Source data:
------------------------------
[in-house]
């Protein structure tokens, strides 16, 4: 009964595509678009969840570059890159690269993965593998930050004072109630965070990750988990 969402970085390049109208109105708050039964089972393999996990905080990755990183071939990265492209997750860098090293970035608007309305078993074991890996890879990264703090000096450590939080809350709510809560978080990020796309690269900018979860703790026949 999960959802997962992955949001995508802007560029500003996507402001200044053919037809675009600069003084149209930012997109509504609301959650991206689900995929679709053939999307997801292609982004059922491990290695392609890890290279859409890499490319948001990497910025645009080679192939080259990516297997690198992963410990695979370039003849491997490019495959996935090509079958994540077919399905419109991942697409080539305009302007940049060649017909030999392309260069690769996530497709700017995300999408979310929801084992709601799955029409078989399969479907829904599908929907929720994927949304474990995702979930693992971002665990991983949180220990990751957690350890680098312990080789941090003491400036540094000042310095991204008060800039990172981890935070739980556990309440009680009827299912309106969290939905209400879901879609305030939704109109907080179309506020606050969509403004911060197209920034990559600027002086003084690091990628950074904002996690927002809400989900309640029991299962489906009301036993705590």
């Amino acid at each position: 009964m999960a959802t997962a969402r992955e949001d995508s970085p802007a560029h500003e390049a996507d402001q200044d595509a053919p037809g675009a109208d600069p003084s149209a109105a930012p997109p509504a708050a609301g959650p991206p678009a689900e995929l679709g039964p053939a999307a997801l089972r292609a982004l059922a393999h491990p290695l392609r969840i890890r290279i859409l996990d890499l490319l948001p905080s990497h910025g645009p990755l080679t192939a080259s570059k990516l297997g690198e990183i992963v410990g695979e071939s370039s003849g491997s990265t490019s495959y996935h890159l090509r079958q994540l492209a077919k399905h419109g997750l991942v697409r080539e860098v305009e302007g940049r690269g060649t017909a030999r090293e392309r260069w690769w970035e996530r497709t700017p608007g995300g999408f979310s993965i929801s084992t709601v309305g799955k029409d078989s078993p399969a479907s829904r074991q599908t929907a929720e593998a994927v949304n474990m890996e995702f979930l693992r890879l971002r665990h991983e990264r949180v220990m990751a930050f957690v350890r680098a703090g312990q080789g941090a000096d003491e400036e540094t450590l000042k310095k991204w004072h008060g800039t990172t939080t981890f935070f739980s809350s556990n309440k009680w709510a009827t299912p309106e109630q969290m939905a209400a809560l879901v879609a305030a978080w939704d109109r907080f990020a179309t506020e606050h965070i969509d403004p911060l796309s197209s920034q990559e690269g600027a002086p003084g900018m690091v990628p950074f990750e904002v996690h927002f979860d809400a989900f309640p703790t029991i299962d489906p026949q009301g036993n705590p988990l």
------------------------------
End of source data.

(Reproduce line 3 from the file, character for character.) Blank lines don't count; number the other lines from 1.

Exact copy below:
């Amino acid at each position: 009964m999960a959802t997962a969402r992955e949001d995508s970085p802007a560029h500003e390049a996507d402001q200044d595509a053919p037809g675009a109208d600069p003084s149209a109105a930012p997109p509504a708050a609301g959650p991206p678009a689900e995929l679709g039964p053939a999307a997801l089972r292609a982004l059922a393999h491990p290695l392609r969840i890890r290279i859409l996990d890499l490319l948001p905080s990497h910025g645009p990755l080679t192939a080259s570059k990516l297997g690198e990183i992963v410990g695979e071939s370039s003849g491997s990265t490019s495959y996935h890159l090509r079958q994540l492209a077919k399905h419109g997750l991942v697409r080539e860098v305009e302007g940049r690269g060649t017909a030999r090293e392309r260069w690769w970035e996530r497709t700017p608007g995300g999408f979310s993965i929801s084992t709601v309305g799955k029409d078989s078993p399969a479907s829904r074991q599908t929907a929720e593998a994927v949304n474990m890996e995702f979930l693992r890879l971002r665990h991983e990264r949180v220990m990751a930050f957690v350890r680098a703090g312990q080789g941090a000096d003491e400036e540094t450590l000042k310095k991204w004072h008060g800039t990172t939080t981890f935070f739980s809350s556990n309440k009680w709510a009827t299912p309106e109630q969290m939905a209400a809560l879901v879609a305030a978080w939704d109109r907080f990020a179309t506020e606050h965070i969509d403004p911060l796309s197209s920034q990559e690269g600027a002086p003084g900018m690091v990628p950074f990750e904002v996690h927002f979860d809400a989900f309640p703790t029991i299962d489906p026949q009301g036993n705590p988990l």